Zarathustra was born in Bactria (or Aria) as the son of a not very powerful nobleman named Purushaspa and a woman named Dughdhova. Zarathustra was the third of five brothers. He became a priest and seems to have showed a remarkable care for humans and cattle. The family is often called Spitama, which is a honorary title meaning 'most beneficient', but was later taken for a family name. 

Stone Idol of Ahura Mazda
 Zarathustra's life changed when the god Ahuramazda granted him a vision. A spirit named Good Thought appeared and ordered Zarathustra to oppose the bloody sacrifices of the traditional Iranian cults and to give aid to the poor.

A remarkable aspect of Zarathustra's teaching is that he employs special words to describe the demons. Their names are remarkably similar to words from the Indian Rigveda. Now it is reasonably certain that the language of the Rigveda was spoken in eastern Iran at some stage in the history of the second millennium BCE. We may assume that Zarathustra opposed the old religion, which was to flourish in the Punjab. 

Finally, Zarathustra obtained asylum from a king named Hystaspes; he may have ruled in Chorasmia or Aria. At his court, the prophet debated with the priests of Mithra; on an official gathering, they discussed thirty three questions, and Zarathustra's opinions prevailed. According to legend, the cypress at Kâshmar (in northeast Iran) commemorates this event (or another important event). The Denkard tells more about this even.

Many noblemen followed the example of Hystaspes to convert to Zarathustra's new religion. From now on, Zarathustra lived at the court of Hystaspes, until he was killed at the age of seventy-seven by invading nomads. Some locate his death at Bactra (Balkh, near modern Mazâr-e Sharîf) in Afghanistan.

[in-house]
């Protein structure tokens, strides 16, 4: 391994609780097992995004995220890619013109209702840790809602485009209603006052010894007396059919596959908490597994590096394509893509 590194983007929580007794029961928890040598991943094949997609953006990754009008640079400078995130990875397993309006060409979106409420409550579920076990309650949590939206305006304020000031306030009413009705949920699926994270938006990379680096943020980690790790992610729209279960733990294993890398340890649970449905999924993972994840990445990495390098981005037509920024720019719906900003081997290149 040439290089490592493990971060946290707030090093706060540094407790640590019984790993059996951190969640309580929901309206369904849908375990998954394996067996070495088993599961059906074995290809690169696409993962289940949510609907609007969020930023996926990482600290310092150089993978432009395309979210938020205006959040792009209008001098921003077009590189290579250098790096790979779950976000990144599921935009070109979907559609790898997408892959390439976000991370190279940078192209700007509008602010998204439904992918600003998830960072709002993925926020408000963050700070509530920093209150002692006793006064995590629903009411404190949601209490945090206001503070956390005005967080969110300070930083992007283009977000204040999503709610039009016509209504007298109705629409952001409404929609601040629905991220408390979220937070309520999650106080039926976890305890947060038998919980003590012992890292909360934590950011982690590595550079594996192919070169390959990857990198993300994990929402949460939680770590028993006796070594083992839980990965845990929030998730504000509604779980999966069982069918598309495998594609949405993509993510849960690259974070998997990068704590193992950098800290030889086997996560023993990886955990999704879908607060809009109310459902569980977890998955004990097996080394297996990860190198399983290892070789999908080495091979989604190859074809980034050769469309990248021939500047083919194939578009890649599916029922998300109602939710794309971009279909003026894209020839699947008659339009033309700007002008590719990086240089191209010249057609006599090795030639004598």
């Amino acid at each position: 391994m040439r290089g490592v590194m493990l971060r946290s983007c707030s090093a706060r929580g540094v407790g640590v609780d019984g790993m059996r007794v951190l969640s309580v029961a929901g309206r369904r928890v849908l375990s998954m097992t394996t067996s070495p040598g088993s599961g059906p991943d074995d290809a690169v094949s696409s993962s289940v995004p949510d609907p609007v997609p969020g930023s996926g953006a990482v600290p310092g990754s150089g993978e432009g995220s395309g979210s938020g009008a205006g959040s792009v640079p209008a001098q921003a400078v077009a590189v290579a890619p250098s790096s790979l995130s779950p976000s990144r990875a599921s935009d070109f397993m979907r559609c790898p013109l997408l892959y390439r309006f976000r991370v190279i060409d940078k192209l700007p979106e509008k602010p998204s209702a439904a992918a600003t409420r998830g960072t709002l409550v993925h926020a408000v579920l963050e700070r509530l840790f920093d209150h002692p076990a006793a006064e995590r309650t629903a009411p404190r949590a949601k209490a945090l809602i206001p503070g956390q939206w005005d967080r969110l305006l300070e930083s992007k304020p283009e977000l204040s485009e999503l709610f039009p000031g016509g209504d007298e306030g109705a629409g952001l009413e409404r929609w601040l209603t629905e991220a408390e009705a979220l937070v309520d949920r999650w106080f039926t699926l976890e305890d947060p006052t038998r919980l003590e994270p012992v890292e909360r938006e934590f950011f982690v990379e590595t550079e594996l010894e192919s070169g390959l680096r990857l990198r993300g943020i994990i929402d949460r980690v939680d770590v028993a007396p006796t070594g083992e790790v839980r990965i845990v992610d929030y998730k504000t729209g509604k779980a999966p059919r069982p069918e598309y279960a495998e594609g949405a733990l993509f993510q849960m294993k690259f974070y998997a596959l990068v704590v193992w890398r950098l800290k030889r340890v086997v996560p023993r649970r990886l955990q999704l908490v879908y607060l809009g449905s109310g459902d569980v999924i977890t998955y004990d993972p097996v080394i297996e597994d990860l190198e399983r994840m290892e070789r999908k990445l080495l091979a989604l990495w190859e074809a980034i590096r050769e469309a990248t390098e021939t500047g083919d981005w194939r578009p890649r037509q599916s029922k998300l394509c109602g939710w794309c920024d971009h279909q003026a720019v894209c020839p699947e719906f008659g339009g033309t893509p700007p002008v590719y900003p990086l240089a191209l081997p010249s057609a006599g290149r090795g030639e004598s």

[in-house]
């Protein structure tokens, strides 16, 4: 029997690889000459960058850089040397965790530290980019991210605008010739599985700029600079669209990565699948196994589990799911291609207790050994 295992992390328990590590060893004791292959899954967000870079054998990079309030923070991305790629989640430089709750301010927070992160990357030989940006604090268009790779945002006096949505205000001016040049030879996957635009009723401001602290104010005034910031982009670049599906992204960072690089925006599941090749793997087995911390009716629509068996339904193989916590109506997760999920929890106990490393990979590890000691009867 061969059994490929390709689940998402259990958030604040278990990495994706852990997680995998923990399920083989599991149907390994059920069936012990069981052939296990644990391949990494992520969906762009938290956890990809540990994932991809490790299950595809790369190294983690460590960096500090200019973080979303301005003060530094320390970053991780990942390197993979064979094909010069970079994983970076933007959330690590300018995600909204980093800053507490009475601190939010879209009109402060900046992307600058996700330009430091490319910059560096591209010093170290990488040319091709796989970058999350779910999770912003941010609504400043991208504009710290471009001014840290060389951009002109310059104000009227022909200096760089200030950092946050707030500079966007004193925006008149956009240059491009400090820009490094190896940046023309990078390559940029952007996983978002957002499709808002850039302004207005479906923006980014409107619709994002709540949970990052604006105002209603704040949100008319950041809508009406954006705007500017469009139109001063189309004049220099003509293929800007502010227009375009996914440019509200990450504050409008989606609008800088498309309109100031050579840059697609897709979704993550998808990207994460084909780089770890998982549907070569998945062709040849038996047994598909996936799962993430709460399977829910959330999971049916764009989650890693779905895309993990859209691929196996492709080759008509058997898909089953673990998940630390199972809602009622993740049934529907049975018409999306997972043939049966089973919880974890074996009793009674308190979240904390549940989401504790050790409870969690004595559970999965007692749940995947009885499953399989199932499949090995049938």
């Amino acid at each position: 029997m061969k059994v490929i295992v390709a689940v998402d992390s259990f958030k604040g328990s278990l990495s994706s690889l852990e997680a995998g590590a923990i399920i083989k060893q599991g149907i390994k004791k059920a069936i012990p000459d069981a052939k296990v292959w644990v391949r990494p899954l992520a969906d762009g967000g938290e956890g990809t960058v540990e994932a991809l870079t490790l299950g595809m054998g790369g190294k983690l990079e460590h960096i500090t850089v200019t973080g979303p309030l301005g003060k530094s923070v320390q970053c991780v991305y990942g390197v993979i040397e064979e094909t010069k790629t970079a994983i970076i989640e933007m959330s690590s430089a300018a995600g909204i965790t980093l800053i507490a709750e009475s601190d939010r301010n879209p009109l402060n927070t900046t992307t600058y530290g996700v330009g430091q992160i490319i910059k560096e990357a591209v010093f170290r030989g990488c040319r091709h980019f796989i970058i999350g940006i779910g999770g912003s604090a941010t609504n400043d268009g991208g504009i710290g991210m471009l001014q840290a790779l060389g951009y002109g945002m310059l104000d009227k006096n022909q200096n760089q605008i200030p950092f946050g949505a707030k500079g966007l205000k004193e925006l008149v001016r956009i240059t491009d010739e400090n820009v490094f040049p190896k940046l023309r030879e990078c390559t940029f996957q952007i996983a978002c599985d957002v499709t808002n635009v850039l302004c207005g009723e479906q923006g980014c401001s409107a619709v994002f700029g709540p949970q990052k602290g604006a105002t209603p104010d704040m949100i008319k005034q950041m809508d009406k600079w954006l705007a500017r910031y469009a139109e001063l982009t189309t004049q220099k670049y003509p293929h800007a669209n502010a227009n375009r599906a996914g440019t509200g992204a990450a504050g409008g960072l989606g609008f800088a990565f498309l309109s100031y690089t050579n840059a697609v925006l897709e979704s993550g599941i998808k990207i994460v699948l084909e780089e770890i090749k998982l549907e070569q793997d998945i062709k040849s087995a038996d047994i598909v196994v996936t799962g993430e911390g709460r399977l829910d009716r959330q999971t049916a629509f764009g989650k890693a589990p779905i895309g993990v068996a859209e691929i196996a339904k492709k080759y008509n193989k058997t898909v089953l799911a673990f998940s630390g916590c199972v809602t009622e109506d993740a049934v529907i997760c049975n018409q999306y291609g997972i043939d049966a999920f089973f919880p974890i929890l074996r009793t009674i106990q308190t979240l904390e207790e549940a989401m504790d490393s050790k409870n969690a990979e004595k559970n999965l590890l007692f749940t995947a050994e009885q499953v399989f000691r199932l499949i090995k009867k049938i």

The oldest Parsi scripture is known as Gatha. Later on it came to be written in Zend meaning commentary and Avesta, which is the language in which it was later written. Thus it is now known as Zendavesta.

Zendavesta : Sacred Book of Parsi

Zendavesta is divided in two parts:
The first part contains the Vendidad-a compilation of religious laws and stories, the Visperad-that contains litanies pertaining to sacrifice and the Yasna-also containing litanies and five hymns or Gathas in a special dialect.
The second part contains prayers and is known as Khorda Avesta or `small Avesta`.

Zend-Avesta - a collection of Zoroastrian texts

Avestan Language Zendavesta was such a language that could not be understood by the people. Then the Parsi priests translated it into Pahlavi, which is the ancient form of Persian language. French, German and British scholars tried to understand the language of Gatha and Zendavesta .In the process it gradually dawned upon them that the language of Gatha and Zendavesta has a great kinship with Sanskrit language. 

Parsi Navjote ceremony (rites of admission into the Zoroastrian faith).